New York

Vincent Gallo

Annina Nosei Gallery

Vincent Gallo paints what could be called “found sculptural objects,” metal plates that look like big switchbox covers. They are rusty, formerly painted, very scraped, very artistically reduced and de-finished. These are contemporary relics, discards of ”condoed" industrial buildings. On top of these abraded metal surfaces Gallo has painted neo-Roman still lifes of tables, bowls, and grapes.

A graffiti artist told me that he found Gallo’s grape paintings "soft.” Softness has many causes. I think in this case the graffiti artist found Gallo’s paintings too decorative, as if they were too good-looking for their own good. I don’t think they’re soft, but I can’t say that the majority of them won’t hang in dining rooms. That’s okay, isn’t it? If I had a dining room I’d want one of these paintings to hang right over the wall safe where the Château Yquem is kept.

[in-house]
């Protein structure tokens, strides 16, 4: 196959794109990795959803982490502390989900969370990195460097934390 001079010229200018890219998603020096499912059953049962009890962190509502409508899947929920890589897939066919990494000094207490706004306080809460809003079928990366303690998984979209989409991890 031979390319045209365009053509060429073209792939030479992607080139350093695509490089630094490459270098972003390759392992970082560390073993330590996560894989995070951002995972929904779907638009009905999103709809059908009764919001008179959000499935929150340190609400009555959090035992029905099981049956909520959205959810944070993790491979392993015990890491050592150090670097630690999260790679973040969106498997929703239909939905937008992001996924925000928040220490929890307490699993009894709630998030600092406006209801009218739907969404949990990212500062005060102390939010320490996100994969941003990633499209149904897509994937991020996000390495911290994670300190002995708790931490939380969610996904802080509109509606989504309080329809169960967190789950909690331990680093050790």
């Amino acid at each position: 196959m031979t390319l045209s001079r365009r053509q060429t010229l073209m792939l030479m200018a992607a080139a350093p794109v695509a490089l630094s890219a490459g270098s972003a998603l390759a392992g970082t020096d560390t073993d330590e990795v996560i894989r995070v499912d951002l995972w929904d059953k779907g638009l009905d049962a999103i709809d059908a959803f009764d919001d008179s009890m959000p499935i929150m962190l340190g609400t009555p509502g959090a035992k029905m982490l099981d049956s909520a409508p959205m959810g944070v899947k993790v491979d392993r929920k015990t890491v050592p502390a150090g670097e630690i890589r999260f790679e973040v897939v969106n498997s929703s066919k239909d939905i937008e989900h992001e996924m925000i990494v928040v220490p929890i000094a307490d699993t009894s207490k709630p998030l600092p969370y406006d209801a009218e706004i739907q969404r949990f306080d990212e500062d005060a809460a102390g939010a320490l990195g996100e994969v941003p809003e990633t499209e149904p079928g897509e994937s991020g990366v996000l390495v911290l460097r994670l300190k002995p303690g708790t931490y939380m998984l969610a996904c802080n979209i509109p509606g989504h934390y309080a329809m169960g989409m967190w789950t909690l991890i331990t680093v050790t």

There was a lot of similar “found sculptural object” stuff in Patti Astor’s going-out-of-business sale at the Fun Gallery, which emphasized the non-canvas painting activities of the graffiti artists. Those bold experiments of just a few years ago obviously influenced Gallo, who is still finding nice objects on which to paint. I like paintings on metal. City dwellers don’t have all those dusting problems with them that you have with a canvas; just be sure to keep them out of acid rain.

Gallo’s personal style and that of his paintings seem to be part of a classy classical approach to life. If you want themes, his fake Roman frescoes are rife with them, despite their minimal symbolism. These are grapes of decorative wrath, a Bacchic defense against erosion and oblivion.

Glenn O’Brien